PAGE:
|Filed June 27, 1996|
City of Grand Forks, Plaintiff and Appellee
Raymond Dohman, Defendant and Appellant
Criminal No. 960051
Appeal from the District Court for Grand Forks County, Northeast Central Judicial District, the Honorable Bruce E. Bohlman, Judge.
Opinion of the Court by Sandstrom, Justice.
Gary E. Euren, Assistant City Attorney, P.O. Box 5299, Grand Forks, N.D. 58206-5299, for plaintiff and appellee.
Raymond Dohman, pro se, defendant and appellant.
City of Grand Forks v. Dohman
A jury convicted Ray Dohman of disorderly conduct. Dohman appeals, arguing the evidence was insufficient to convict him, and the disorderly conduct statute was unconstitutionally applied. Concluding neither issue was preserved for review, we affirm.
On June 29, 1995, Ray Dohman, accompanied by his wife and daughter, entered United Hospital in Grand Forks and demanded to speak with the president of the hospital. Dohman was unhappy about allegedly poor treatment his wife had received at the hospital.
The president of the hospital agreed to meet with Dohman in a conference room. Before attending the meeting, the president requested a security person accompany her.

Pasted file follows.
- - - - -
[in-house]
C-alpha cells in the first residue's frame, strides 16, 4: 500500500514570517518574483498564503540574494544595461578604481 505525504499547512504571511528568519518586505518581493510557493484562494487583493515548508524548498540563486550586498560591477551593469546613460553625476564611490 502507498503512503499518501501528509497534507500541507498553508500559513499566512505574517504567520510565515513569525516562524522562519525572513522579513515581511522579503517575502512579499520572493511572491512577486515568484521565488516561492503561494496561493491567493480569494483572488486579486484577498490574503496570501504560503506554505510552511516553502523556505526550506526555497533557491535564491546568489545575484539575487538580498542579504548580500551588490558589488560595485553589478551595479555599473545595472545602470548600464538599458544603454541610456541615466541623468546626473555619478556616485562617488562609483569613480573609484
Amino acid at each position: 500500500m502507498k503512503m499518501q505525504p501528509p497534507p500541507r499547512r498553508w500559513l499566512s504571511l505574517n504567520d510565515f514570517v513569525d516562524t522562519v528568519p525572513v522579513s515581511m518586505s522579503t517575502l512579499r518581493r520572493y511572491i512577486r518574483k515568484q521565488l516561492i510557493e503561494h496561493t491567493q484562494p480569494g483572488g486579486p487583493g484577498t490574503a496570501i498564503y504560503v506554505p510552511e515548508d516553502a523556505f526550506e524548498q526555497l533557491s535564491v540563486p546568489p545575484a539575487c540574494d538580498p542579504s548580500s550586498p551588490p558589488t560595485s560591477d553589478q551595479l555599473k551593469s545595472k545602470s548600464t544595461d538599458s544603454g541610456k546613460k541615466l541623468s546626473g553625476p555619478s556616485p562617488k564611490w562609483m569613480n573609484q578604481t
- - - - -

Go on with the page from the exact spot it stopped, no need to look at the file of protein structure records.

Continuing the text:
According to the president's testimony, Dohman became very irritated during the meeting. At certain times, Dohman raised his voice and banged his fist on the table. The president asked him to leave. As Dohman was exiting through the lobby, he screamed, "The public needs to know that you have doctors that murder people."
Dohman was charged with disorderly conduct in violation of Grand Forks City Code 9-0201 (1), (2), (3), and (7), and requested a jury trial.(1)
At the December 19, 1995, trial, Dohman represented himself. During his cross examination of the hospital president, he stated, "I admit I hit the table and it startled you." The jury found Dohman guilty of disorderly conduct.
The district court had jurisdiction under N.D. Const. Art. VI, 8, and N.D.C.C. 27-05-06. The appeal from the district court was Filed in a timely manner under N.D.R.App.P. 4(b). This Court has jurisdiction under N.D. Const. Art. VI, 6, and N.D.C.C. 29-01-12 and 29-28-06.
Dohman contends the evidence was insufficient to convict him.